A Traumatic Brain Injury is a complex injury to the brain that can have a varying range of symptoms. Symptoms can manifest in areas of cognitive function, motor function, sensory function and emotional function. The severity of the injury is determined by medical professionals using a diagnostic tool called the Glasgow Coma Scale. The scale is limited in some ways but helps practitioners decide how to clinically manage the patient’s injury and what their prognosis is.
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Although there is no single cure for Traumatic Brain Injury (TBI), cognitive rehabilitation is the most common approach for those who have suffered an injury to the brain. The treatment that TBI patients go through is based on neuropsychological symptoms identified in special tests.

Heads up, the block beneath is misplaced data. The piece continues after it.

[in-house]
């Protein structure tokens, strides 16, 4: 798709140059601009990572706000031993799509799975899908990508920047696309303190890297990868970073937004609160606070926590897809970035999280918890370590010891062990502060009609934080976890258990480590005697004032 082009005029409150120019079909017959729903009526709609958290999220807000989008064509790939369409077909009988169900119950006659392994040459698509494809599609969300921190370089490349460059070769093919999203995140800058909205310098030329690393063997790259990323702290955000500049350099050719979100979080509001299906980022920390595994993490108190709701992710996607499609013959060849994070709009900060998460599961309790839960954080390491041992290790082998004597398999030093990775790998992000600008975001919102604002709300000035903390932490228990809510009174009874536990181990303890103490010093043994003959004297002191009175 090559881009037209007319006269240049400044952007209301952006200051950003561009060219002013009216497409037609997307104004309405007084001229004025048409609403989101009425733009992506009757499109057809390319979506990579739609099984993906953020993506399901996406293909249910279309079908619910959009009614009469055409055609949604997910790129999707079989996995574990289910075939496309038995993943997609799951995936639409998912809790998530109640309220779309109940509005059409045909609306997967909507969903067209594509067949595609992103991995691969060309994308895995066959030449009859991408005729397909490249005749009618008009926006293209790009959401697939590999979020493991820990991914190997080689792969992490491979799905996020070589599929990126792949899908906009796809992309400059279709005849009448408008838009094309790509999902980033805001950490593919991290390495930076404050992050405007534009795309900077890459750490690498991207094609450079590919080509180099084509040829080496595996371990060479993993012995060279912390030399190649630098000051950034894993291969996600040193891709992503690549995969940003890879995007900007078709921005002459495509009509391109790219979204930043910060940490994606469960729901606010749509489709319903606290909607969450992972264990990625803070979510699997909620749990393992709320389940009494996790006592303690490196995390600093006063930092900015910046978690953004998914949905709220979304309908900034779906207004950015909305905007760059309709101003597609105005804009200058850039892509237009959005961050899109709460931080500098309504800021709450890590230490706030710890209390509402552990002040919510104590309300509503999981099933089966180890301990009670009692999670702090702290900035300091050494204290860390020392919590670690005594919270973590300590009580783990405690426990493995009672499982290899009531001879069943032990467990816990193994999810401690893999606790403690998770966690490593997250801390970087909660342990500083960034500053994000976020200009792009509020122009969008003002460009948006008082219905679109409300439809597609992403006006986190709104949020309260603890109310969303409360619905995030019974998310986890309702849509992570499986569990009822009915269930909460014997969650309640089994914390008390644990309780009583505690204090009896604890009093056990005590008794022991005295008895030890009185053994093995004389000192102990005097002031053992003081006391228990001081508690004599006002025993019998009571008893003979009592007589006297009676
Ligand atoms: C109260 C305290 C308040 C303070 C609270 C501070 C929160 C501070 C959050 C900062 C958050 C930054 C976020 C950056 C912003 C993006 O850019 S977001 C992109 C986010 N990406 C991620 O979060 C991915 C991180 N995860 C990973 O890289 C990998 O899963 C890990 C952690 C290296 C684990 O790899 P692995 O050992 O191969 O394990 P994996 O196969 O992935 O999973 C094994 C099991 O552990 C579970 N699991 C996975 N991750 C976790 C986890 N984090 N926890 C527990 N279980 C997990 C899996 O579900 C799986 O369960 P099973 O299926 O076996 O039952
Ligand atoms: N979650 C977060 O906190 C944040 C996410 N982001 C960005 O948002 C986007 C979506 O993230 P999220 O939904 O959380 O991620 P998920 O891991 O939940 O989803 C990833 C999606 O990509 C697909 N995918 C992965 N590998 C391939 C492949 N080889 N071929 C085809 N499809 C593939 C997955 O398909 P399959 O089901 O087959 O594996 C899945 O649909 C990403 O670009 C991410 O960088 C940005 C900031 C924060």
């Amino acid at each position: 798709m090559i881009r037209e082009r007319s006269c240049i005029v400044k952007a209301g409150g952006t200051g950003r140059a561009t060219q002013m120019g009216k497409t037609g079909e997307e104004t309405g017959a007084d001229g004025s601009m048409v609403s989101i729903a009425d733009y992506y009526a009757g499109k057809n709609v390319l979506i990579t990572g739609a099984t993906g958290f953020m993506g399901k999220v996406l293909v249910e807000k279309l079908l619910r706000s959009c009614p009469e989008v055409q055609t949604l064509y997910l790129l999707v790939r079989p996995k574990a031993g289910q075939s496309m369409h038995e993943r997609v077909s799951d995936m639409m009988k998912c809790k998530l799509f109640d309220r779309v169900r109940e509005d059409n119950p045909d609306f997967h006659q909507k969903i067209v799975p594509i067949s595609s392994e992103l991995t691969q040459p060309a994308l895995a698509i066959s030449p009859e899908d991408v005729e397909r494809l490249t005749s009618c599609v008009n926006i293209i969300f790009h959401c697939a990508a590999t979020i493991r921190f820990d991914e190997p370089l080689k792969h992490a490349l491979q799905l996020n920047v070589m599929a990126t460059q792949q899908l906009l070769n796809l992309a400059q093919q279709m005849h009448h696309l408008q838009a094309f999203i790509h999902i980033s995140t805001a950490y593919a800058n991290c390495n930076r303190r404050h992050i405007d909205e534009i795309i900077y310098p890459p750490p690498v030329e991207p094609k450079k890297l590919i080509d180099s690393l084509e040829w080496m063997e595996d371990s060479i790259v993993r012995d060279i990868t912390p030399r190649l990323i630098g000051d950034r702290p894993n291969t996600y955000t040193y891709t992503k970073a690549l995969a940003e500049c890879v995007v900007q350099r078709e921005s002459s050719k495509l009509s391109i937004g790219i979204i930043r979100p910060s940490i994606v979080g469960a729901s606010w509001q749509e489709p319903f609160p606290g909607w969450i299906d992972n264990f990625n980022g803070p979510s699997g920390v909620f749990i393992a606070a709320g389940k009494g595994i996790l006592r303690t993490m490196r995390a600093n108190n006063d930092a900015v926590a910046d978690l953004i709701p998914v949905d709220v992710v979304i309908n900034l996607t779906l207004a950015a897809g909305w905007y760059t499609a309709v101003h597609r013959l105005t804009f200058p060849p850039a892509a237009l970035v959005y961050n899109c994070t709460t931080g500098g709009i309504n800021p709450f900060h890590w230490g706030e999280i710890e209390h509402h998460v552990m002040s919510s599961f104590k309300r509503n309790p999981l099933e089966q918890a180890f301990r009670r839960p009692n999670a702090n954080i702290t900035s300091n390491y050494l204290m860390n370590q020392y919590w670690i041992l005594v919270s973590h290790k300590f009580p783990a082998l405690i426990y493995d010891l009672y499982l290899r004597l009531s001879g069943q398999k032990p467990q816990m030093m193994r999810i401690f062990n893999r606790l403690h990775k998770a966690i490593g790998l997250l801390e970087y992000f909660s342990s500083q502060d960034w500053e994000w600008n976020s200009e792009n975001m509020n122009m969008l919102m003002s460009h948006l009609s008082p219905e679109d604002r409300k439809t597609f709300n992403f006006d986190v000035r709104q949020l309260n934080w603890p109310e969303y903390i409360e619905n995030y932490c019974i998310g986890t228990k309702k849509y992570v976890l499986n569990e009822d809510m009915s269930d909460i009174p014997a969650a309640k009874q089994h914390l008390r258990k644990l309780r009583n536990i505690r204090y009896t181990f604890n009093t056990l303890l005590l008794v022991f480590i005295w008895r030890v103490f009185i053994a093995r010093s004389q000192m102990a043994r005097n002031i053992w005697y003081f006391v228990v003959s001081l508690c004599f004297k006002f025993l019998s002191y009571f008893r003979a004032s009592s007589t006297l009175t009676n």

Treatment depends on the severity of the symptoms. Various cognitive tasks, such as solving logic puzzles, practicing concentration skills, and reading, are commonly used in rehabilitation, but often aren’t enough. In many cases, basic skills – attention, focus, and perceptual skills – must be re-developed and strengthened first. Every injury is unique, but there are some common traits.
Patients may demonstrate difficulties in one or several of these areas:
- Short-term or long-term memory loss
- Attention & focus
- Planning or decision making
- Impulse control and inhibition
- Balance and coordination
- Fine motor skills and dexterity
- Visual or auditory processing
- Anxiety or depression